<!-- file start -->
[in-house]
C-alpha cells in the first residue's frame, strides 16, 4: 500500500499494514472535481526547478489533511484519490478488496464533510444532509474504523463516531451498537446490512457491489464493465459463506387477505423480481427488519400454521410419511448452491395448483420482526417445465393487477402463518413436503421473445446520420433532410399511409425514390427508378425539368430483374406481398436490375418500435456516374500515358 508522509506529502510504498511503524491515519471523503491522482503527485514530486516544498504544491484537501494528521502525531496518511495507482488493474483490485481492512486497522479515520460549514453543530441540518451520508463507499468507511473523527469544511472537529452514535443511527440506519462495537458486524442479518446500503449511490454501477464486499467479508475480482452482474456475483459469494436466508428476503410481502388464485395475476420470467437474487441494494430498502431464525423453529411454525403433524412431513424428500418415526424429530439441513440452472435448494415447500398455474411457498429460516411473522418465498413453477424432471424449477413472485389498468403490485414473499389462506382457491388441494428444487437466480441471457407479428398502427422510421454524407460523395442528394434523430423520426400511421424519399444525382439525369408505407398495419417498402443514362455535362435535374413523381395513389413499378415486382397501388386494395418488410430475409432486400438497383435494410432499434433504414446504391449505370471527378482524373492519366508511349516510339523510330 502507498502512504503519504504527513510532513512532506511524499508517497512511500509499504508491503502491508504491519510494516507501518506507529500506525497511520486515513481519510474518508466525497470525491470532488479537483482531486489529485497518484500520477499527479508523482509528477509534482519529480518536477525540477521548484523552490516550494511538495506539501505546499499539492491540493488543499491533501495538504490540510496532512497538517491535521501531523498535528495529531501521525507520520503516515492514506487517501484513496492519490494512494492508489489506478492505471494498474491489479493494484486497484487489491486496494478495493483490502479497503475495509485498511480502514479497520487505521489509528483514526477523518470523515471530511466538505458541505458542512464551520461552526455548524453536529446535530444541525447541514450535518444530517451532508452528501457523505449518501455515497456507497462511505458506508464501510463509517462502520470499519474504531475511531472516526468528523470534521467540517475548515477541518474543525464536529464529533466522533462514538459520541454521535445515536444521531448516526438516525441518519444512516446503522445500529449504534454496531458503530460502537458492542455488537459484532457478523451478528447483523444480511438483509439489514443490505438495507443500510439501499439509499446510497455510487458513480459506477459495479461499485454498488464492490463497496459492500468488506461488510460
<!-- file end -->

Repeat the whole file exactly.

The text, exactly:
[in-house]
C-alpha cells in the first residue's frame, strides 16, 4: 500500500499494514472535481526547478489533511484519490478488496464533510444532509474504523463516531451498537446490512457491489464493465459463506387477505423480481427488519400454521410419511448452491395448483420482526417445465393487477402463518413436503421473445446520420433532410399511409425514390427508378425539368430483374406481398436490375418500435456516374500515358 508522509506529502510504498511503524491515519471523503491522482503527485514530486516544498504544491484537501494528521502525531496518511495507482488493474483490485481492512486497522479515520460549514453543530441540518451520508463507499468507511473523527469544511472537529452514535443511527440506519462495537458486524442479518446500503449511490454501477464486499467479508475480482452482474456475483459469494436466508428476503410481502388464485395475476420470467437474487441494494430498502431464525423453529411454525403433524412431513424428500418415526424429530439441513440452472435448494415447500398455474411457498429460516411473522418465498413453477424432471424449477413472485389498468403490485414473499389462506382457491388441494428444487437466480441471457407479428398502427422510421454524407460523395442528394434523430423520426400511421424519399444525382439525369408505407398495419417498402443514362455535362435535374413523381395513389413499378415486382397501388386494395418488410430475409432486400438497383435494410432499434433504414446504391449505370471527378482524373492519366508511349516510339523510330 502507498502512504503519504504527513510532513512532506511524499508517497512511500509499504508491503502491508504491519510494516507501518506507529500506525497511520486515513481519510474518508466525497470525491470532488479537483482531486489529485497518484500520477499527479508523482509528477509534482519529480518536477525540477521548484523552490516550494511538495506539501505546499499539492491540493488543499491533501495538504490540510496532512497538517491535521501531523498535528495529531501521525507520520503516515492514506487517501484513496492519490494512494492508489489506478492505471494498474491489479493494484486497484487489491486496494478495493483490502479497503475495509485498511480502514479497520487505521489509528483514526477523518470523515471530511466538505458541505458542512464551520461552526455548524453536529446535530444541525447541514450535518444530517451532508452528501457523505449518501455515497456507497462511505458506508464501510463509517462502520470499519474504531475511531472516526468528523470534521467540517475548515477541518474543525464536529464529533466522533462514538459520541454521535445515536444521531448516526438516525441518519444512516446503522445500529449504534454496531458503530460502537458492542455488537459484532457478523451478528447483523444480511438483509439489514443490505438495507443500510439501499439509499446510497455510487458513480459506477459495479461499485454498488464492490463497496459492500468488506461488510460